910's Personal Name List

ADERYN

Gender: Feminine

Usage: Welsh

Personal note: (Rinn)

Means "bird" in Welsh. This is a modern Welsh name.

AENOR

Gender: Feminine

Usage: Ancient Germanic (Latinized)

Probably a Latinized form of a Germanic name of unknown meaning. This was the name of the mother of Eleanor of Aquitaine.

ANGHARAD

Gender: Feminine

Usage: Welsh, Welsh Mythology

Personal note: (Angie)

Means "more love" in Welsh. In the Mabinogion, a collection of tales from Welsh myth, Angharad Golden-hand is the lover of Peredur.

ANNUSHKA

Gender: Feminine

Usage: Russian

Other Scripts: Аннушка (Russian)

Russian diminutive of ANNA

ARIANRHOD

Gender: Feminine

Usage: Welsh, Welsh Mythology

Possibly means "silver wheel" or "round wheel" in Welsh. In Welsh myth Arianrhod was the mother of the brothers Dylan and Lleu Llaw Gyffes. In earlier myths she was a goddess of the moon.

ARTHUR

Gender: Masculine

Usage: English, French, German, Dutch, Norwegian, Danish, Welsh Mythology, Arthurian Romance

Pronounced: AHR-thər (English), ar-TUYR (French), AHR-toor (German), AHR-tur (Dutch)

The meaning of this name is unknown. It could be derived from the Celtic elements artos "bear" combined with viros "man" or rigos "king". Alternatively it could be related to an obscure Roman family name Artorius. Arthur is the name of the central character in Arthurian legend, a 6th-century king of the Britons who resisted Saxon invaders. He may or may not have been a real person. He first appears in Welsh poems and chronicles (some possibly as early as the 7th century) but his character was not developed until the chronicles of the 12th-century Geoffrey of Monmouth.

The name came into general use in England in the Middle Ages due to the prevalence of Arthurian romances, and it enjoyed a surge of popularity in the 19th century. Famous bearers include German philosopher Arthur Schopenhauer (1788-1860), mystery author and Sherlock Holmes creator Arthur Conan Doyle (1859-1930), and science-fiction author Arthur C. Clarke (1917-2008).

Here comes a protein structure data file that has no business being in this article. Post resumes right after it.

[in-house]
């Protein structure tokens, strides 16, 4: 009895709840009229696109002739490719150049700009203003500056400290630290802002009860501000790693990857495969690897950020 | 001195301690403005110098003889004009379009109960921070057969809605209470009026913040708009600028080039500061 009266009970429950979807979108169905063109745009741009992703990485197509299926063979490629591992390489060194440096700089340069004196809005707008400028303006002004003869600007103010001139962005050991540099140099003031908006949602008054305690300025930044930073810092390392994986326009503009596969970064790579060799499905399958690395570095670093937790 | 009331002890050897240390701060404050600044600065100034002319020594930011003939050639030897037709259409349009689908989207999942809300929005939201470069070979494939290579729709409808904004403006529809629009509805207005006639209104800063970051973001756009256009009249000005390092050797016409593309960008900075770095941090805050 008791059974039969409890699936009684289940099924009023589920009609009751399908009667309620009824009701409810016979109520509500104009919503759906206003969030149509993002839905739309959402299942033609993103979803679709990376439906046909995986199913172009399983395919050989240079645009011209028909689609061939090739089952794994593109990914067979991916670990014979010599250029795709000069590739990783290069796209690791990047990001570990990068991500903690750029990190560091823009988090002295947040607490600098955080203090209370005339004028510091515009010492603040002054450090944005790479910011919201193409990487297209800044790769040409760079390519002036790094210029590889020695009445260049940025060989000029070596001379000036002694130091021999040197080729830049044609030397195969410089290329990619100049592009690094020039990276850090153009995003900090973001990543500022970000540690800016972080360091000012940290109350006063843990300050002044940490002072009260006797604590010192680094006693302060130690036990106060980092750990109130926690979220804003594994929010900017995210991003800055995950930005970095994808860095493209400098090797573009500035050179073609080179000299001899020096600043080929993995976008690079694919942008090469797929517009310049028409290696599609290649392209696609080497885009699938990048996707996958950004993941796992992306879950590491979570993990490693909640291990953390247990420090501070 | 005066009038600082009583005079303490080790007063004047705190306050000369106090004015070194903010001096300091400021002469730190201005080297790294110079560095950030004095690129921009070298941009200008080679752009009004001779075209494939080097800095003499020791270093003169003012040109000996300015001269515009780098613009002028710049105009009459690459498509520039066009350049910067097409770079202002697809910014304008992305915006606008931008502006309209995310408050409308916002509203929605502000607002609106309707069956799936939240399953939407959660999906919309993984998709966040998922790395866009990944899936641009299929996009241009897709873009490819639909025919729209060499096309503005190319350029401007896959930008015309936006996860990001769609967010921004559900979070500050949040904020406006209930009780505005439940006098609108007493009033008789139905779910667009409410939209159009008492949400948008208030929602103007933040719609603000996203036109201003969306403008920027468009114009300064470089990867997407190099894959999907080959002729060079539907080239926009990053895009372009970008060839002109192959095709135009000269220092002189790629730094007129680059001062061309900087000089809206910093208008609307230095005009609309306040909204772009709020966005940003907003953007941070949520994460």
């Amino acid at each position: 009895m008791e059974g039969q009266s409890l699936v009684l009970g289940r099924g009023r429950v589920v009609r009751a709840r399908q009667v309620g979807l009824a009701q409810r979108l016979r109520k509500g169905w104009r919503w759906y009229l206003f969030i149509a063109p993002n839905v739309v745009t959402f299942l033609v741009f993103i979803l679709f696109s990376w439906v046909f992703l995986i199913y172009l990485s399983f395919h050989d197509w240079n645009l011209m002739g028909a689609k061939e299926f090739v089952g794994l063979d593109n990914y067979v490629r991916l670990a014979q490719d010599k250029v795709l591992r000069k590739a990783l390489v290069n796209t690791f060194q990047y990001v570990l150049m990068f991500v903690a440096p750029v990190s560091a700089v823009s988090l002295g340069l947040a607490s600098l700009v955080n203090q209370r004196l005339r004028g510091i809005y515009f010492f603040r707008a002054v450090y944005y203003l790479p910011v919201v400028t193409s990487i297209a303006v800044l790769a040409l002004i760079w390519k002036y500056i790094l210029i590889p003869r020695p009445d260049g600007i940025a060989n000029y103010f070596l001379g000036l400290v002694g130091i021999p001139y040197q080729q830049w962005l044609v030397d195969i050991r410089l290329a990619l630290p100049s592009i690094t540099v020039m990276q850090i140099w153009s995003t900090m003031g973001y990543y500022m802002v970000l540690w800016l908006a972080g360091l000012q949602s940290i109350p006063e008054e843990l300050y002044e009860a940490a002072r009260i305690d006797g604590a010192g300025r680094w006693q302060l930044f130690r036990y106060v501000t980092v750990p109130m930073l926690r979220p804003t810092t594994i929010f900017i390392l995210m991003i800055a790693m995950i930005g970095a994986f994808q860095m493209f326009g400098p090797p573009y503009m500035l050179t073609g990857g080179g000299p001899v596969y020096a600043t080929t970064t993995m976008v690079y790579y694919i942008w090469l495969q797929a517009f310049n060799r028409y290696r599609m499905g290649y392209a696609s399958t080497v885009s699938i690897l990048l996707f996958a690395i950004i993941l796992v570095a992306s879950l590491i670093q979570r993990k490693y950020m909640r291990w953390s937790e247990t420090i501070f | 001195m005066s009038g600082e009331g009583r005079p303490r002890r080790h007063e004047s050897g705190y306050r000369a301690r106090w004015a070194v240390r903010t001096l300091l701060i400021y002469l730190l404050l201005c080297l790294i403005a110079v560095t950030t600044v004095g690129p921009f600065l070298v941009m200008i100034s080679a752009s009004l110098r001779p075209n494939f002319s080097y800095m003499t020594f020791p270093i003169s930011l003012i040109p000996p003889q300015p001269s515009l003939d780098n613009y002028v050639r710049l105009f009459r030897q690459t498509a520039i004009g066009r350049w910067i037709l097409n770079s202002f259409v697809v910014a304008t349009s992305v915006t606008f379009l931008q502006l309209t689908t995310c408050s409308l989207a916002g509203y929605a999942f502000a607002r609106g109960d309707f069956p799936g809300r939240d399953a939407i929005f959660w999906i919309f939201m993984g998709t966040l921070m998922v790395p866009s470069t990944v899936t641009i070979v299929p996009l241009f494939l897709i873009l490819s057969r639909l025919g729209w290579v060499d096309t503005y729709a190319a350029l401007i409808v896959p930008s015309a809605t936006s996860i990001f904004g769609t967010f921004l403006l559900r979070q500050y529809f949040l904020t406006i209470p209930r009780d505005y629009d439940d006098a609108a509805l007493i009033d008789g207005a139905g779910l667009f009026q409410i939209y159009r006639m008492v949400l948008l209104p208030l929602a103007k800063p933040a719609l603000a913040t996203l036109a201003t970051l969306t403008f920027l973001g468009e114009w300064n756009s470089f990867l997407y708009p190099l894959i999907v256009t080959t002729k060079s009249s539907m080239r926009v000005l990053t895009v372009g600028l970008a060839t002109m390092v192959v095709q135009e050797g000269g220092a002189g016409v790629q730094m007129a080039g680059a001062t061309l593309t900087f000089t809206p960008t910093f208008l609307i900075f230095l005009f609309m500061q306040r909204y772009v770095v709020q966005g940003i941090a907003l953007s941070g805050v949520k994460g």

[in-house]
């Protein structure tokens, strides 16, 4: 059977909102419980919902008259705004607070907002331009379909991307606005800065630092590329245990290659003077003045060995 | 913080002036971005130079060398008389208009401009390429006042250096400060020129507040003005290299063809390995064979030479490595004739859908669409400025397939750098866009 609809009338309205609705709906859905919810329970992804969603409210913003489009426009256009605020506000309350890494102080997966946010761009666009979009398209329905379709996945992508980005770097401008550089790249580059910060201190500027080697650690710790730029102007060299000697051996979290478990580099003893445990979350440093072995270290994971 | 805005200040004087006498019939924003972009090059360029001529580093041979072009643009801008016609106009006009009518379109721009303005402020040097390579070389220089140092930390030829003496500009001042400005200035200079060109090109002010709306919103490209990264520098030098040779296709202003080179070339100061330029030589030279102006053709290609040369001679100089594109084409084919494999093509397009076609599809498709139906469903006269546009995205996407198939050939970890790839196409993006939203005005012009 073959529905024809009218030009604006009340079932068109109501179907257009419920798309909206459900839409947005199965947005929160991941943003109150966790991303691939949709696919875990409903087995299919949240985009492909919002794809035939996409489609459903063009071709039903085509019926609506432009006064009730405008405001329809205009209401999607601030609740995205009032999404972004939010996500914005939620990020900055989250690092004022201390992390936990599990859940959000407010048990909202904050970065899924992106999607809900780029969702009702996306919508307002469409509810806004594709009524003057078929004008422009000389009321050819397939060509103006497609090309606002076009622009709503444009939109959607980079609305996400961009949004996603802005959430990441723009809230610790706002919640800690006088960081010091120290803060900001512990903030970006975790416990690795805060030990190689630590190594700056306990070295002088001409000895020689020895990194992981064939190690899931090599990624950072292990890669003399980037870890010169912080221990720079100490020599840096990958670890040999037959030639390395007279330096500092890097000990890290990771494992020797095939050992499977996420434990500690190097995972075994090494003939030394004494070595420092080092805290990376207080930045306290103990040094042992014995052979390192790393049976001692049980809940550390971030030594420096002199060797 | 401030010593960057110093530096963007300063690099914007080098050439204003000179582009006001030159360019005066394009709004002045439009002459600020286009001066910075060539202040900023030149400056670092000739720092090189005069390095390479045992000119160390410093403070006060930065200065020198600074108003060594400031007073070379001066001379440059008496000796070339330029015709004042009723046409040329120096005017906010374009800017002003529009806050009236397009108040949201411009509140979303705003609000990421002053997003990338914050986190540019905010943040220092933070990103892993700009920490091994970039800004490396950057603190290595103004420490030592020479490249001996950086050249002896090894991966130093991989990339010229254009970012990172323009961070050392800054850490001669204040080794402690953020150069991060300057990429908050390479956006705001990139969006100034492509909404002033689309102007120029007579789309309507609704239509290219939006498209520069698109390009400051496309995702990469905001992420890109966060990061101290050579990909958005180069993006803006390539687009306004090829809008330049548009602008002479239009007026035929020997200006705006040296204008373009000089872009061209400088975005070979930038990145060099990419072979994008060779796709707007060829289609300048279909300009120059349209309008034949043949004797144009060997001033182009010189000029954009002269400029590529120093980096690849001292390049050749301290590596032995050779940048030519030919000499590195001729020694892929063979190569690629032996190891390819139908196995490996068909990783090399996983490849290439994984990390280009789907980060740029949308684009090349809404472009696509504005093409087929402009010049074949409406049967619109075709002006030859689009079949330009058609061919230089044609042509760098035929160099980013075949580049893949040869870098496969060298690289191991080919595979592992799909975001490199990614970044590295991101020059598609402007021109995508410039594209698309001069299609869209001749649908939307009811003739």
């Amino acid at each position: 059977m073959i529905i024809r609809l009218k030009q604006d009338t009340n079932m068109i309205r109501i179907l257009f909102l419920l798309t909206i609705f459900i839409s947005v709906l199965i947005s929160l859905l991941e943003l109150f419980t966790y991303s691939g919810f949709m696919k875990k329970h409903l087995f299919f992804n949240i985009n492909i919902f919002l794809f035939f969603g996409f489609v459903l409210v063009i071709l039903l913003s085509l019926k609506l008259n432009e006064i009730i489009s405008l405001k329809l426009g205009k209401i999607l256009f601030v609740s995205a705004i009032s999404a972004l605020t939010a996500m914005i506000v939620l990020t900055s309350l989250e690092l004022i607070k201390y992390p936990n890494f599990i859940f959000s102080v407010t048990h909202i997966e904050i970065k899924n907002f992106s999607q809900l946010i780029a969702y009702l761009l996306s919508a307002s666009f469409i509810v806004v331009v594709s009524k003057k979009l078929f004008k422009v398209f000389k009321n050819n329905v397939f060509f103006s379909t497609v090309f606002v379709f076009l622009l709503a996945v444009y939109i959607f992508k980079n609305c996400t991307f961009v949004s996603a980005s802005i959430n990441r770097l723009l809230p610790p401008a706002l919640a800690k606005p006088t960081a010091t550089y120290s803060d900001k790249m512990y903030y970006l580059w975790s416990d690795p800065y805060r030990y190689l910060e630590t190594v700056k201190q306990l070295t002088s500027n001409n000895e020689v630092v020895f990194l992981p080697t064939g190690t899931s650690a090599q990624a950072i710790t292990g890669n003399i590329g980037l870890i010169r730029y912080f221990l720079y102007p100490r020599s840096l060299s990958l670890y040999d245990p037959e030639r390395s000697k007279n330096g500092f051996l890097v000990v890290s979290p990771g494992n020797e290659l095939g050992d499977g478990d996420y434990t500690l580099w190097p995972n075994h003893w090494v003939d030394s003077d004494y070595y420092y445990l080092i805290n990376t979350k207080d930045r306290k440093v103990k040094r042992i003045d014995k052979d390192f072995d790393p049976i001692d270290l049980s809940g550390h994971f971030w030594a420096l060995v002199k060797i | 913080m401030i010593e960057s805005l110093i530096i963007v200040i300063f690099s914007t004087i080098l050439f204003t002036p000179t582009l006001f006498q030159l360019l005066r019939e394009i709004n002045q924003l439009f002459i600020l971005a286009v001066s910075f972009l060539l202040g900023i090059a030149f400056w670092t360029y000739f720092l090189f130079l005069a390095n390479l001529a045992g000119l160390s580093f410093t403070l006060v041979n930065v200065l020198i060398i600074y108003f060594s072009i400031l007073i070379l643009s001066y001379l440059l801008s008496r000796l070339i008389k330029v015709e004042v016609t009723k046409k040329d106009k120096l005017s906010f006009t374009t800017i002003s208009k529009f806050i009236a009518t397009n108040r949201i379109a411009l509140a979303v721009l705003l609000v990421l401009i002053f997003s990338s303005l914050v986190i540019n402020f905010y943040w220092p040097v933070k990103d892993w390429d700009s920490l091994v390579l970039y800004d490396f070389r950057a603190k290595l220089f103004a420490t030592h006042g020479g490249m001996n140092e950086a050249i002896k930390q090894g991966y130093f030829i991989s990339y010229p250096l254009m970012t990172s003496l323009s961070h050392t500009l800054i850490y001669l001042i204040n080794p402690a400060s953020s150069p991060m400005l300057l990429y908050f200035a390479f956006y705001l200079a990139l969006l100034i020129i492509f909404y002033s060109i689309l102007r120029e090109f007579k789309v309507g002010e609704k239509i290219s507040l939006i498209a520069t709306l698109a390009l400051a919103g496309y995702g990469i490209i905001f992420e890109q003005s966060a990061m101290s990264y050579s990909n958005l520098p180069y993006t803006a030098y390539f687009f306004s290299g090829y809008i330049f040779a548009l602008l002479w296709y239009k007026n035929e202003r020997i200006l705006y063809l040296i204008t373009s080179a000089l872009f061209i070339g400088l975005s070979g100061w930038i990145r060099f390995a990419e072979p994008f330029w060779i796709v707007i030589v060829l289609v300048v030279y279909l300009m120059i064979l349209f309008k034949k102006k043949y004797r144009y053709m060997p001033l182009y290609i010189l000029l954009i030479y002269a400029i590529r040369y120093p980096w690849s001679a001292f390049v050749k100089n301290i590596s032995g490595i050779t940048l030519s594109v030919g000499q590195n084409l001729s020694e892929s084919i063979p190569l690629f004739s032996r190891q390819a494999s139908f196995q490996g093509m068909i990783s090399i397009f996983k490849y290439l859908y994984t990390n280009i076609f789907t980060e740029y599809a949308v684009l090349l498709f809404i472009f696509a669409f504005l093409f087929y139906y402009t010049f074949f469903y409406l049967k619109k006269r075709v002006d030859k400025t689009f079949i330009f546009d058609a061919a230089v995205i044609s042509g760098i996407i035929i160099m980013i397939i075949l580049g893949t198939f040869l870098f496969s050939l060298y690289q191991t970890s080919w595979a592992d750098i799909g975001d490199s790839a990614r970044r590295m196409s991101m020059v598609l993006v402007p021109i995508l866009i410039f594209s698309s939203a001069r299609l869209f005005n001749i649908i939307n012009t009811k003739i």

BRIDGET

Gender: Feminine

Usage: Irish, English, Irish Mythology

Pronounced: BRIJ-ət (English)

Anglicized form of the Irish name Brighid which means "exalted one". In Irish mythology this was the name of the goddess of fire, poetry and wisdom, the daughter of the god Dagda. In the 5th century it was borne by Saint Brigid, the founder of a monastery at Kildare and a patron saint of Ireland. Because of the saint, the name was considered sacred in Ireland, and it did not come into general use there until the 17th century. In the form Birgitta this name has been common in Scandinavia, made popular by the 14th-century Saint Birgitta of Sweden, patron saint of Europe.

CONN

Gender: Masculine

Usage: Irish

Means "chief" in Irish Gaelic.

CONNOR

Gender: Masculine

Usage: Irish, English (Modern)

Pronounced: KAHN-ər (English)

Variant of CONOR

CONOR

Gender: Masculine

Usage: Irish, English, Irish Mythology

Pronounced: KAHN-ər (English)

Anglicized form of the Gaelic name Conchobhar which means "dog lover" or "wolf lover". It has been in use in Ireland for centuries and was the name of several Irish kings. It was also borne by the legendary Ulster king Conchobar mac Nessa, known for his tragic desire for Deirdre.

CORALIE

Gender: Feminine

Usage: French

Either a French form of KORALIA, or a derivative of Latin corallium "coral" (see CORAL).